“He was fanatical about planning, deliberately exaggerating possible dangers in an attempt to leave nothing to chance. . . . but his capacity to change his plans in the midst of battle, whether provoked by ingenuity or necessity, was all his own.” — on how Napoleon thought.
Napoleon was known to plan obsessively. He was also known to ditch his plan last minute. He didn’t stick to it if the evidence suggested he shouldn’t. He never got too attached to his initial vision.
It seems the Baader Meinhof phenomenon was at play. After reading about Napoleon I kept encountering this story in other places.
A relatively new startup, Now In Store, matches independent fashion designers with retailers in Toronto, Montreal, and New York. Though, this wasn’t how they started out.
They used to be a mobile app that helped designers create online stores. At one point designers just stopped updating their stores. After speaking to their users the team made a 180 degree turn. Founder, Charles Brun, echoes the sentiment perfectly: “Do something you love but don’t fall in love with what you’re doing.” The best people never get too attached to their initial vision.
Turns out, some of the most well known names in this land had really interesting beginings. They launched one thing and eventually became famous and funded for something else.
Instagram started out as a feature on a “check-in” app called Burbn [think Foursquare]. Burbn was getting overcrowded with features. And it seemed their users were mostly excited about sharing photos from their locations. They saw the potential in the photo sharing and (kind of) ditched the check-in concept all together.
Foursquare was the idea baby of Dodgeball (1999). A texting app that would broadcast your whereabouts to a groups of friends via SMS messaging. The idea didn’t take off and was put on the back burner. Seven years later, with the onset of Twitter and smart phones, they ditched the texting feature and capitalized on social media.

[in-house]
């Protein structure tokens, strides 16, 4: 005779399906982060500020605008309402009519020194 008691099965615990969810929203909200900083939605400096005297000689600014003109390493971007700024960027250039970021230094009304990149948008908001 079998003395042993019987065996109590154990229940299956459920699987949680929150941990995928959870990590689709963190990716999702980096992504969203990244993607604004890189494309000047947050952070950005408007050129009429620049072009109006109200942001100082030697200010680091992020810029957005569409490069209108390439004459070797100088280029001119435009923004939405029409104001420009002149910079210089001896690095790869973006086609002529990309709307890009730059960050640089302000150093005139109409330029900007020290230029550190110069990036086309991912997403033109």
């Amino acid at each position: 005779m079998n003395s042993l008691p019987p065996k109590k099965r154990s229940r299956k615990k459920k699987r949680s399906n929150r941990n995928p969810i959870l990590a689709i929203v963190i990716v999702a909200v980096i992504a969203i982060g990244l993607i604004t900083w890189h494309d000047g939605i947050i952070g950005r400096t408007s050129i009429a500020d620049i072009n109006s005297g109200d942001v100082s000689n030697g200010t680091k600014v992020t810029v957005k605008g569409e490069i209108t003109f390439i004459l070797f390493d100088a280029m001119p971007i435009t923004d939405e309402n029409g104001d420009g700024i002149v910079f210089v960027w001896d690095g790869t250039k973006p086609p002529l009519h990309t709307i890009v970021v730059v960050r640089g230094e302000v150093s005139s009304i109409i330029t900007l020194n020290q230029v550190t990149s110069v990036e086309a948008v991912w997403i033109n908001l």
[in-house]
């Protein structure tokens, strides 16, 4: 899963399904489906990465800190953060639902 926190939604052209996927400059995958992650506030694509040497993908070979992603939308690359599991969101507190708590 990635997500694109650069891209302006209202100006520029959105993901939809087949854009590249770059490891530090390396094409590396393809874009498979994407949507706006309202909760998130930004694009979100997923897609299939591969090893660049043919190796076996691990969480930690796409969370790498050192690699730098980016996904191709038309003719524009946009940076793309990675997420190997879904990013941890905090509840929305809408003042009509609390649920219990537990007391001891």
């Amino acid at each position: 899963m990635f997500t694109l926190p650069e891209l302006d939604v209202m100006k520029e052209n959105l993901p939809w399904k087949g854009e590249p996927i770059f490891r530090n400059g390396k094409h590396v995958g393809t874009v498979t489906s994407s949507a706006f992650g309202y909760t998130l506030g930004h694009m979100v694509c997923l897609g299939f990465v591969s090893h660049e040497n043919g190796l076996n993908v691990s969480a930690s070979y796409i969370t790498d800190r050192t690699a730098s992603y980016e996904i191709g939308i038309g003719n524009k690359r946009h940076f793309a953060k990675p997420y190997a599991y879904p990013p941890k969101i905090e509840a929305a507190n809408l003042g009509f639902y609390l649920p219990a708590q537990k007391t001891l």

Twitter was also a texting based service. With a text you could update your friends using short status updates. They eventually ditched the texting feature since it was too limiting. All the stereotypical lingo we associate with Twitter (i.e. @, #, RT) came from users messing around with the first version. When they moved to being a web-based platform, all of this jargon came with it too.
Pinterest used be “Tote.” An iPhone app that allowed you to shop your favourite stores in one place. That idea didn’t take off. Instead of doing any major shopping, women were just tagging and sharing items with their friends. They watched user behaviour and then re-focused. The rest is history.
Sometimes you can test for failure upfront, most times you have unanticipated sources of failure. The above cases are perfect examples of adapting to “it” when it shows up.
So, how did they figure out that “it?”
What’s obvious in all their stories is that they watched their early adopters use their product and then adapted to them.
But, before they could do that, there was a different common denominator.
If Instagram really wanted to be “the best check in app” they probably wouldn’t have ditched Burbn. The same goes for Foursquare/Twitter (“best text-based social app”) and Pinterest (“best app for shopping”).
Instagram, Foursquare, Twitter, and Pinterest, didn’t limit themselves to their early versions because their sights were set on something bigger. In reality, they all wanted to create remarkable social-sharing experiences. Creating this experience didn’t depend on the minutiae of certain features.